Young Republicans and Democrats joined forces at the Capitol Tuesday to back legislation allowing local communities to approve Sunday alcohol sales at stores.

“Georgia is one of only three states in the country with a total ban on Sunday sales,” said Allan Williamson, finance director for the Georgia Federation of Young Republican Clubs. “It is time for us to move past any perceived partisan divide and change that.”

Zak Koffler, finance secretary for the Young Democrats of Georgia, told reporters, “Young Democrats and Young Republican agree that the current total ban on Sunday sales does not align with core beliefs of either party.

“Whether they are championing individual liberty, economic freedom or local control, our elected officials should let voters decide this issue for themselves.”

Williamson, 31, a project manager for a software company and Koffler, 24, a Georgia State finance student, came to the Capitol on the day before the Senate Regulated Industries Committee plans to hold a hearing on Sunday sales legislation.

The bill by Sen. Seth Harp (R-Midland) would allow local communities to vote on letting grocery, convenience and liquor stores sell beer, wine and liquor on Sundays.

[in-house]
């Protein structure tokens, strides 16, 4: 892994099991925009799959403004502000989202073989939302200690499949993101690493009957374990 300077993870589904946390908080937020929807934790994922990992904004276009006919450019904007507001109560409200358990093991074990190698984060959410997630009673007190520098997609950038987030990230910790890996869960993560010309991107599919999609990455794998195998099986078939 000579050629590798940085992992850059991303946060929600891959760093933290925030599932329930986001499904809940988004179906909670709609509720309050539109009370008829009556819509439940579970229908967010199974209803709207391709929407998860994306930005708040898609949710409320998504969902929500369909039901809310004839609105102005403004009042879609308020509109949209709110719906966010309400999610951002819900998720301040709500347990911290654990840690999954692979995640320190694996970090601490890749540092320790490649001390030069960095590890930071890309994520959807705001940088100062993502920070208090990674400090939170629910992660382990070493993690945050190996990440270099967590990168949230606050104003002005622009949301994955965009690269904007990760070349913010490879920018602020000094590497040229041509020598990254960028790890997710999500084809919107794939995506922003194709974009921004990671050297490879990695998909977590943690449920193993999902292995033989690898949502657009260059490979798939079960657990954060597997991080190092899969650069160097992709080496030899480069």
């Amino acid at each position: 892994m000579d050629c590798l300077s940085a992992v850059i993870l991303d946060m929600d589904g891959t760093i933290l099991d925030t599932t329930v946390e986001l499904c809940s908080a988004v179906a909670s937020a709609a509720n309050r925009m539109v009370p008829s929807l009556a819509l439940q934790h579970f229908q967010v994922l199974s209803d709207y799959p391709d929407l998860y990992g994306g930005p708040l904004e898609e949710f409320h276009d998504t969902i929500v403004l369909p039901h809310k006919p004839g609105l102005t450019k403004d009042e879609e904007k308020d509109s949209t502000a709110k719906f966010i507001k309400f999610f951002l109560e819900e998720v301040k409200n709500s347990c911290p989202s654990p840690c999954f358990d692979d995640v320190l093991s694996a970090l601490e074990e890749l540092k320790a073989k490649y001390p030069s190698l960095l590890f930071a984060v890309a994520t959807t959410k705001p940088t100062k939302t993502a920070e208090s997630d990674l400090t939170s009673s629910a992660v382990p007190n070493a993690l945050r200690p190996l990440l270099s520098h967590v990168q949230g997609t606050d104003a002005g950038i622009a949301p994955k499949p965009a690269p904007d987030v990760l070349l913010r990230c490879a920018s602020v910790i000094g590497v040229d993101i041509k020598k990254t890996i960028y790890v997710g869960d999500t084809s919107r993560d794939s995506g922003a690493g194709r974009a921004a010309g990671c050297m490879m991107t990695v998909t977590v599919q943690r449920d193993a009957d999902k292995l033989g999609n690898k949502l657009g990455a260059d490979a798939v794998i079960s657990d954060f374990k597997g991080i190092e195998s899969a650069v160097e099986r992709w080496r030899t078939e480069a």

Currently, Georgians can buy alcoholic beverages at restaurants and bars on Sundays in many communities. Grocery and convenience store lobbies have been pushing the legislation for three sessions.

It is opposed by religious right groups such as the Christian Coalition and by some liquor store owners who don’t want to stay open on Sundays.

Jim Beck of the Christian Coalition said his group opposes the bill for several reasons. Among them are the group’s long-standing opposition to alcohol sales on the Christian Sabbath.

Gov. Sonny Perdue, a Christian conservative who doesn’t drink, also has opposed Sunday sales.

Williamson noted that Young Republicans have passed resolutions supporting the legislation in the past. He said to his group, the issue is about local control of decisions on alcohol sales.

“One of the core principles of the Republican Party is local control,” he said. “We are hoping Mr. Perdue will listen to his constituents and sign this bill.”